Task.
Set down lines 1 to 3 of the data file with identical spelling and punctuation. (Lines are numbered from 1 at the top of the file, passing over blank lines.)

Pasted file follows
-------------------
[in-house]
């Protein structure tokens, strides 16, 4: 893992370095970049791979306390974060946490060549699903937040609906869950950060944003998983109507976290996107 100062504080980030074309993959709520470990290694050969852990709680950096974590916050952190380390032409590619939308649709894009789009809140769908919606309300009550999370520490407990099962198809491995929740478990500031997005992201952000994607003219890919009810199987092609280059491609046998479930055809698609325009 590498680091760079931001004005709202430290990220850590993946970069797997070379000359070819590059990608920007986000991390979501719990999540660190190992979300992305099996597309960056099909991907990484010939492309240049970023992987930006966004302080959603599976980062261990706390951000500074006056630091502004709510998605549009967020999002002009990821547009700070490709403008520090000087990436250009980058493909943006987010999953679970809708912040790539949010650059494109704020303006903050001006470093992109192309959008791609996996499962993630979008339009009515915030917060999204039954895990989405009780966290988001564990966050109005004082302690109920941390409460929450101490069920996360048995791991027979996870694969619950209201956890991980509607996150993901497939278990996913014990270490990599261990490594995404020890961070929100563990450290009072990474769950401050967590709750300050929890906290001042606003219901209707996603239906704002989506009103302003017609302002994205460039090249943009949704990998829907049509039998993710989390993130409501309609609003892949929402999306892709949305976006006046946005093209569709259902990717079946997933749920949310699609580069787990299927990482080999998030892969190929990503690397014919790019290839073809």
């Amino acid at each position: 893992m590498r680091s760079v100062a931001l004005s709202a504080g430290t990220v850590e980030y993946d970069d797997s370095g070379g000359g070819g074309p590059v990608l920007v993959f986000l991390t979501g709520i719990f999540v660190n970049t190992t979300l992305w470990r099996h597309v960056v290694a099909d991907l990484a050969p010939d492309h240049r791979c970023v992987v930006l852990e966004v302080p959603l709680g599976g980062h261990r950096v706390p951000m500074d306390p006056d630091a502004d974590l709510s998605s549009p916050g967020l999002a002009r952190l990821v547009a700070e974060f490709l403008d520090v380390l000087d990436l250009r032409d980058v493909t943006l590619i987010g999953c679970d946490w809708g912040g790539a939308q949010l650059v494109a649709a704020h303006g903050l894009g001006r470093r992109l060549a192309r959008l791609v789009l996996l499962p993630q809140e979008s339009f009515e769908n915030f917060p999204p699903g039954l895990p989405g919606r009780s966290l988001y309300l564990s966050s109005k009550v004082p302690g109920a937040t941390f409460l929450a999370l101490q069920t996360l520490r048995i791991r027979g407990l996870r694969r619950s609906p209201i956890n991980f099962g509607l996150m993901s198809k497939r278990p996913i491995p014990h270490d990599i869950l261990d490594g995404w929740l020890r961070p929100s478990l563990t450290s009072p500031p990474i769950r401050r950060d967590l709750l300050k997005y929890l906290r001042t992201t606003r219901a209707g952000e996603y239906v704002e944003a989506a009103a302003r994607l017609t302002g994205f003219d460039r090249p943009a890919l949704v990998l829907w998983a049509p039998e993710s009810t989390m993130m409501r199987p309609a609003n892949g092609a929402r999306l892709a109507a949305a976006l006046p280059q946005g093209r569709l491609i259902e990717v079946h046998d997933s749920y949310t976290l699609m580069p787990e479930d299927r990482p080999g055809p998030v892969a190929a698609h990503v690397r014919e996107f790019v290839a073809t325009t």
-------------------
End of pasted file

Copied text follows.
[in-house]
């Protein structure tokens, strides 16, 4: 893992370095970049791979306390974060946490060549699903937040609906869950950060944003998983109507976290996107 100062504080980030074309993959709520470990290694050969852990709680950096974590916050952190380390032409590619939308649709894009789009809140769908919606309300009550999370520490407990099962198809491995929740478990500031997005992201952000994607003219890919009810199987092609280059491609046998479930055809698609325009 590498680091760079931001004005709202430290990220850590993946970069797997070379000359070819590059990608920007986000991390979501719990999540660190190992979300992305099996597309960056099909991907990484010939492309240049970023992987930006966004302080959603599976980062261990706390951000500074006056630091502004709510998605549009967020999002002009990821547009700070490709403008520090000087990436250009980058493909943006987010999953679970809708912040790539949010650059494109704020303006903050001006470093992109192309959008791609996996499962993630979008339009009515915030917060999204039954895990989405009780966290988001564990966050109005004082302690109920941390409460929450101490069920996360048995791991027979996870694969619950209201956890991980509607996150993901497939278990996913014990270490990599261990490594995404020890961070929100563990450290009072990474769950401050967590709750300050929890906290001042606003219901209707996603239906704002989506009103302003017609302002994205460039090249943009949704990998829907049509039998993710989390993130409501309609609003892949929402999306892709949305976006006046946005093209569709259902990717079946997933749920949310699609580069787990299927990482080999998030892969190929990503690397014919790019290839073809």
């Amino acid at each position: 893992m590498r680091s760079v100062a931001l004005s709202a504080g430290t990220v850590e980030y993946d970069d797997s370095g070379g000359g070819g074309p590059v990608l920007v993959f986000l991390t979501g709520i719990f999540v660190n970049t190992t979300l992305w470990r099996h597309v960056v290694a099909d991907l990484a050969p010939d492309h240049r791979c970023v992987v930006l852990e966004v302080p959603l709680g599976g980062h261990r950096v706390p951000m500074d306390p006056d630091a502004d974590l709510s998605s549009p916050g967020l999002a002009r952190l990821v547009a700070e974060f490709l403008d520090v380390l000087d990436l250009r032409d980058v493909t943006l590619i987010g999953c679970d946490w809708g912040g790539a939308q949010l650059v494109a649709a704020h303006g903050l894009g001006r470093r992109l060549a192309r959008l791609v789009l996996l499962p993630q809140e979008s339009f009515e769908n915030f917060p999204p699903g039954l895990p989405g919606r009780s966290l988001y309300l564990s966050s109005k009550v004082p302690g109920a937040t941390f409460l929450a999370l101490q069920t996360l520490r048995i791991r027979g407990l996870r694969r619950s609906p209201i956890n991980f099962g509607l996150m993901s198809k497939r278990p996913i491995p014990h270490d990599i869950l261990d490594g995404w929740l020890r961070p929100s478990l563990t450290s009072p500031p990474i769950r401050r950060d967590l709750l300050k997005y929890l906290r001042t992201t606003r219901a209707g952000e996603y239906v704002e944003a989506a009103a302003r994607l017609t302002g994205f003219d460039r090249p943009a890919l949704v990998l829907w998983a049509p039998e993710s009810t989390m993130m409501r199987p309609a609003n892949g092609a929402r999306l892709a109507a949305a976006l006046p280059q946005g093209r569709l491609i259902e990717v079946h046998d997933s749920y949310t976290l699609m580069p787990e479930d299927r990482p080999g055809p998030v892969a190929a698609h990503v690397r014919e996107f790019v290839a073809t325009t």